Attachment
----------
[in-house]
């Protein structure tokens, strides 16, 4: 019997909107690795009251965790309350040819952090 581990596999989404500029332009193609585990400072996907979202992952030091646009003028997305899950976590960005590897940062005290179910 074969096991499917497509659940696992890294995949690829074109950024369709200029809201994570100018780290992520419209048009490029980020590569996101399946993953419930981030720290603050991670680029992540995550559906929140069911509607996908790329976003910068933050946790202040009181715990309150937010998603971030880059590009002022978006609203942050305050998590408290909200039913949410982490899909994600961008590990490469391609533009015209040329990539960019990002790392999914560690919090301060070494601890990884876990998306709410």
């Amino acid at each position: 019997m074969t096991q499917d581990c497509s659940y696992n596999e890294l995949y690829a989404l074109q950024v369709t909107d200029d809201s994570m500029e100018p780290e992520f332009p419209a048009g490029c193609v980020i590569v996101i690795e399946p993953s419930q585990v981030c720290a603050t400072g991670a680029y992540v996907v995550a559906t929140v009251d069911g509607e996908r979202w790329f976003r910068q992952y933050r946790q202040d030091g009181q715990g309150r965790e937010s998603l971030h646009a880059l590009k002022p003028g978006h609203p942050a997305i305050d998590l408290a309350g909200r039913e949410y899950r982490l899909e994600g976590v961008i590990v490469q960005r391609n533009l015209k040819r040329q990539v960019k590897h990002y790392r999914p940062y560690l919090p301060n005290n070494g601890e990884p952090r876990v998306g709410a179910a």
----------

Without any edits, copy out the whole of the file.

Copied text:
[in-house]
């Protein structure tokens, strides 16, 4: 019997909107690795009251965790309350040819952090 581990596999989404500029332009193609585990400072996907979202992952030091646009003028997305899950976590960005590897940062005290179910 074969096991499917497509659940696992890294995949690829074109950024369709200029809201994570100018780290992520419209048009490029980020590569996101399946993953419930981030720290603050991670680029992540995550559906929140069911509607996908790329976003910068933050946790202040009181715990309150937010998603971030880059590009002022978006609203942050305050998590408290909200039913949410982490899909994600961008590990490469391609533009015209040329990539960019990002790392999914560690919090301060070494601890990884876990998306709410």
């Amino acid at each position: 019997m074969t096991q499917d581990c497509s659940y696992n596999e890294l995949y690829a989404l074109q950024v369709t909107d200029d809201s994570m500029e100018p780290e992520f332009p419209a048009g490029c193609v980020i590569v996101i690795e399946p993953s419930q585990v981030c720290a603050t400072g991670a680029y992540v996907v995550a559906t929140v009251d069911g509607e996908r979202w790329f976003r910068q992952y933050r946790q202040d030091g009181q715990g309150r965790e937010s998603l971030h646009a880059l590009k002022p003028g978006h609203p942050a997305i305050d998590l408290a309350g909200r039913e949410y899950r982490l899909e994600g976590v961008i590990v490469q960005r391609n533009l015209k040819r040329q990539v960019k590897h990002y790392r999914p940062y560690l919090p301060n005290n070494g601890e990884p952090r876990v998306g709410a179910a």